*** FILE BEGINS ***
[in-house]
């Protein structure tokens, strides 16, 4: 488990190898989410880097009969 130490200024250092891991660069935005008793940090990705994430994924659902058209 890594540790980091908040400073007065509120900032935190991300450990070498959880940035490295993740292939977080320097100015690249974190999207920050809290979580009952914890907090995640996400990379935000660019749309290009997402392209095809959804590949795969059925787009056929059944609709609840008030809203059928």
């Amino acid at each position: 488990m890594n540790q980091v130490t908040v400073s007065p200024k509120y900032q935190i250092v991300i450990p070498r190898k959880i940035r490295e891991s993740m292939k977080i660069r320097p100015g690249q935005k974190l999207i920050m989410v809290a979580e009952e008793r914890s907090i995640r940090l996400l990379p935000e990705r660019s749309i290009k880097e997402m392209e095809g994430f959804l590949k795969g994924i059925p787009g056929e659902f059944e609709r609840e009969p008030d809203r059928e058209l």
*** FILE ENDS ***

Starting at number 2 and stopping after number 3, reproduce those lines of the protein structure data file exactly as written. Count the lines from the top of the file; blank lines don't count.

């Protein structure tokens, strides 16, 4: 488990190898989410880097009969 130490200024250092891991660069935005008793940090990705994430994924659902058209 890594540790980091908040400073007065509120900032935190991300450990070498959880940035490295993740292939977080320097100015690249974190999207920050809290979580009952914890907090995640996400990379935000660019749309290009997402392209095809959804590949795969059925787009056929059944609709609840008030809203059928």
């Amino acid at each position: 488990m890594n540790q980091v130490t908040v400073s007065p200024k509120y900032q935190i250092v991300i450990p070498r190898k959880i940035r490295e891991s993740m292939k977080i660069r320097p100015g690249q935005k974190l999207i920050m989410v809290a979580e009952e008793r914890s907090i995640r940090l996400l990379p935000e990705r660019s749309i290009k880097e997402m392209e095809g994430f959804l590949k795969g994924i059925p787009g056929e659902f059944e609709r609840e009969p008030d809203r059928e058209l």